Price $400 | Contact mares.com
Mares says the Quad has “jumbo-size information,” and we agree; the largest characters are a half-inch tall. Still, the Quad’s screen is uncluttered because the display is 2½ inches across, made possible by the Quad’s beefy overall dimensions — 3¼-by-2¾ inches. “Kind of big,” one test diver noted, and indeed, it was the largest wrist computer here by a fair margin. But those jumbo characters and the clean data display make the Quad an easy read. The Quad’s operation was simplicity itself, especially considering it has features like three-gas switching and a programmable runaway deco alarm. The four buttons have clear functions, and the menus are a breeze to navigate. Some divers (sharp-eyed youngsters) thought the display size was overkill, and we would prefer metal buttons to the plastic ones. But the Quad took top score in its category for best menu navigation, safety stop and surface-interval screen. Slightly conservative in our dives, the Quad has a user-replaceable battery. The Quad is our Testers Choice for wrist computers.
SCUBAPRO ALADIN SPORT (MATRIX)
Price $415 | Contact scubapro.com
The new Sport (Matrix) seems nearly identical to previous Aladins until you fire it up. That’s when you see the parenthetical matrix, a display that takes up the bottom third of the screen and has several functions. On the surface, it can scroll words with data and settings (“Saturday,” “battery,” etc.) in legible all-caps rather than the screwy hodgepodge of upper- and lowercase on some computers. During a dive, the Matrix displays data, including FO2 and water temp, and is home to the digital compass rose. The layout makes the screen more readable, earning very good scores from test divers both on the surface and underwater (though some thought the backlight a little dim). Slightly conservative in our dive profiles, this Aladin still has a two-button interface, but menu paths seem more natural, and navigation was rated good by test divers. The Sport (Matrix) has Bluetooth and a user-replaceable battery, and the best display and functions of the Aladins we’ve tried.
Price $499 | Contact seacusa.com
The Jack packs a lot into a small package, with a freedive-specific and a scuba algorithm, compass, pedometer, moon phases, barometer and weather forecast. It also offers lots of options in many settings; for example, six levels of conservatism in the dive algorithm (just slightly liberal in our dives). We didn’t test its freedive capabilities, but Seac says it uses an algorithm designed to calculate safe surface intervals to prevent taravana and hemoptysis. Though it’s truly watch-size — and attractive enough to actually wear on land — the screen is quite readable, taking the high score in its category for readability underwater. It’s powered by a rechargeable lithium-ion that held its juice well, even with liberal use of what one tester called the “best backlight ever,” which can be set to stay on until toggled off. Squeezing in so much means long menus that can be a little confusing for the unfamiliar. But the Jack might be just the thing for the gadget-loving freediving scuba diver.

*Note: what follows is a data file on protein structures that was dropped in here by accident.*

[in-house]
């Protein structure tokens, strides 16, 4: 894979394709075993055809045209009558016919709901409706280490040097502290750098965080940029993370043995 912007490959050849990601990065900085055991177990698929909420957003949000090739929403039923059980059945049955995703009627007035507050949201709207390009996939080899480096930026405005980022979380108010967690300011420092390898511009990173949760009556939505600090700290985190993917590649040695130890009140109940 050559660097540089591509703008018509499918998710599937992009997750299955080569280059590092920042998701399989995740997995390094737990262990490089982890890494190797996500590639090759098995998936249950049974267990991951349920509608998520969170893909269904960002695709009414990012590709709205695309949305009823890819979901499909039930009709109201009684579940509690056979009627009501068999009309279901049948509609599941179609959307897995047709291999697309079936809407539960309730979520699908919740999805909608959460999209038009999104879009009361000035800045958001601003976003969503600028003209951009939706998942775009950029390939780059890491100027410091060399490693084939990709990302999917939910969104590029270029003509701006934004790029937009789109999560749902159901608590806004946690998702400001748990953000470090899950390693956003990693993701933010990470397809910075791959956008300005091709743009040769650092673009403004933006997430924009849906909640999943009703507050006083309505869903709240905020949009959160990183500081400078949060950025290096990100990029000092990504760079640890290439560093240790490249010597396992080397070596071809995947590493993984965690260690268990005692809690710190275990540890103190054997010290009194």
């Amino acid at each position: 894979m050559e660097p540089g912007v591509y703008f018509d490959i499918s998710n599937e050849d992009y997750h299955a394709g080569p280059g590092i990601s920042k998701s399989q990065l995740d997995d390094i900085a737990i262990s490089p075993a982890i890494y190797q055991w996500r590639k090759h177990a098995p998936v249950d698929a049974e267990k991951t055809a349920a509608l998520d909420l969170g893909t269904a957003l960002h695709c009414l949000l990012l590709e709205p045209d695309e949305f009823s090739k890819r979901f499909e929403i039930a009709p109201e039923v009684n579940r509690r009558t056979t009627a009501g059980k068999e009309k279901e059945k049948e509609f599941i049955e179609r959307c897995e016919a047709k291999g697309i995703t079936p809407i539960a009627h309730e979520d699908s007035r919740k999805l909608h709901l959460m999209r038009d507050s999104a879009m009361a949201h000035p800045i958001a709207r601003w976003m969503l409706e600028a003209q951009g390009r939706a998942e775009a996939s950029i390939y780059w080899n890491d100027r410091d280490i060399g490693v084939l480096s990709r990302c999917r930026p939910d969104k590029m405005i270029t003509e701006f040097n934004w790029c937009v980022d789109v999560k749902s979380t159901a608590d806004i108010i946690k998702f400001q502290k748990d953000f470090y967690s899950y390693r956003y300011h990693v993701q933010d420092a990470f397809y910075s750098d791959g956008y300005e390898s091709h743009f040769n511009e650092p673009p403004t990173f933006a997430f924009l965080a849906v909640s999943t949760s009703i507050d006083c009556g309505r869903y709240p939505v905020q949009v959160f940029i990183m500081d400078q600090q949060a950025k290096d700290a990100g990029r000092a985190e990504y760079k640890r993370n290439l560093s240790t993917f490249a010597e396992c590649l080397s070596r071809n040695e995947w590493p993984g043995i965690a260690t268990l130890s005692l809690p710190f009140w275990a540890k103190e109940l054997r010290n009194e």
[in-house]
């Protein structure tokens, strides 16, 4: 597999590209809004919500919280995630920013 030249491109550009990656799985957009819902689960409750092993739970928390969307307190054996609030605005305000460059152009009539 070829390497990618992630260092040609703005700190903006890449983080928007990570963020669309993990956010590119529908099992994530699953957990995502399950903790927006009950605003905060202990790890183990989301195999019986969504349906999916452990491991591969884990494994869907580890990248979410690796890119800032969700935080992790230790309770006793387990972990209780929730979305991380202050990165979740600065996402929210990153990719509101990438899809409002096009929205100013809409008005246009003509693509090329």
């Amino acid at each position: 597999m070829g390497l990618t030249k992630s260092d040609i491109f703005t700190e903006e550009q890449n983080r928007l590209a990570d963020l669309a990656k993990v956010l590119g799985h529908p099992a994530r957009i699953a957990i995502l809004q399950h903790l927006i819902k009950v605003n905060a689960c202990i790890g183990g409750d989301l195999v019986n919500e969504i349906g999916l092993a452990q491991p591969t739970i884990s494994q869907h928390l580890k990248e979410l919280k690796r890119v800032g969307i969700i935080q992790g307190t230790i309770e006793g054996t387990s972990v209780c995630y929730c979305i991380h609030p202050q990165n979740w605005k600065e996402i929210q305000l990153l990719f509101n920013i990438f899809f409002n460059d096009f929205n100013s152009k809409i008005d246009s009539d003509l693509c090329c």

Air-Integrated Wrist Dive Computers
AQUA LUNG I750TC
Price $999; transmitter $399-$425 | aqualung.com
This category turned into a shootout between three of our favorite computers in years. Like the others, the i750TC is air-integrated, with a color screen. Its rich OLED display left us grasping for the best description of its colors; more like Skittles, or Jolly Ranchers? (Though the glaring Florida sun made the screen a little hard to read on the surface.) It wasn’t just the delicious colors that we liked, but the way they’re used to display and highlight data. Info, prompts and warnings are crystal clear, from normal status to deco obligations. Drift up on a deco stop and you’ll get a red warning: “Down to stop.” Drifting low begets: “Go up too deep.” With a list of features including three-gas capability, a very good three-axis compass and Bluetooth compatibility, the i750TC has a lot of menu options. But the three-button interface and sensible menu titles and prompts (as well as an excellent manual with color illustrations) make it easy to set and navigate — and sit back and enjoy the display.
SHEARWATER PERDIX AI
Price $1,199 | Contact shearwater.com
The original Perdix was a favorite in our last test, so we were eager to try the new AI version. While we tested it in open-circuit rec mode, it has advanced capabilities (closed circuit, trimix, etc.) that are easier to set, navigate and use than some computers with only the most basic functions. The two-button interface is guided by clear menu prompts (“edit,” “change,” “save”) that helped earn an excellent score for ease of navigation. It’s as easy to read as it is to set, even with a display packed with data. The nearly 2-inch-wide screen uses color selections that can be customized (warnings and alerts also are displayed on a solid inverted background for colorblind users). You can also select which additional info to display (time, water temp, PO2, CNS level, mini compass). On the liberal end in our dives, the Perdix has three levels of conservatism. Adding new capabilities to its simple operation and easy reading, the Perdix AI is our Testers Choice for air-integrated wrist computers.
Price $1,199 | Contact scubapro.com
This impressive new Galileo has so many features, it takes a while to explore them all, including a highly customizable color display and the ability to integrate biometric data into deco calculations. It offers four distinct screen layouts (as well as an inverted screen) to display data. The screen has a thin-film transistor that produces sharp, brilliant colors, with four color options. The G2’s deco calculations can take into account your workload, with data from the optional wireless cheststrap heart-rate/skin-temperature monitor. The G2’s digital compass is one of the easiest to read that we’ve ever used. Slightly conservative in our dives, the G2 has a rechargeable lithium-ion battery. The three-button interface and screen prompts help navigate menus that can be a little daunting due to the G2’s extensive features (nine levels of microbubble settings, profile-dependent intermediate stops, etc.), but the excellent color, 90-plus-page manual helps explore all this computer can do. The more we used the G2, the more impressed we were.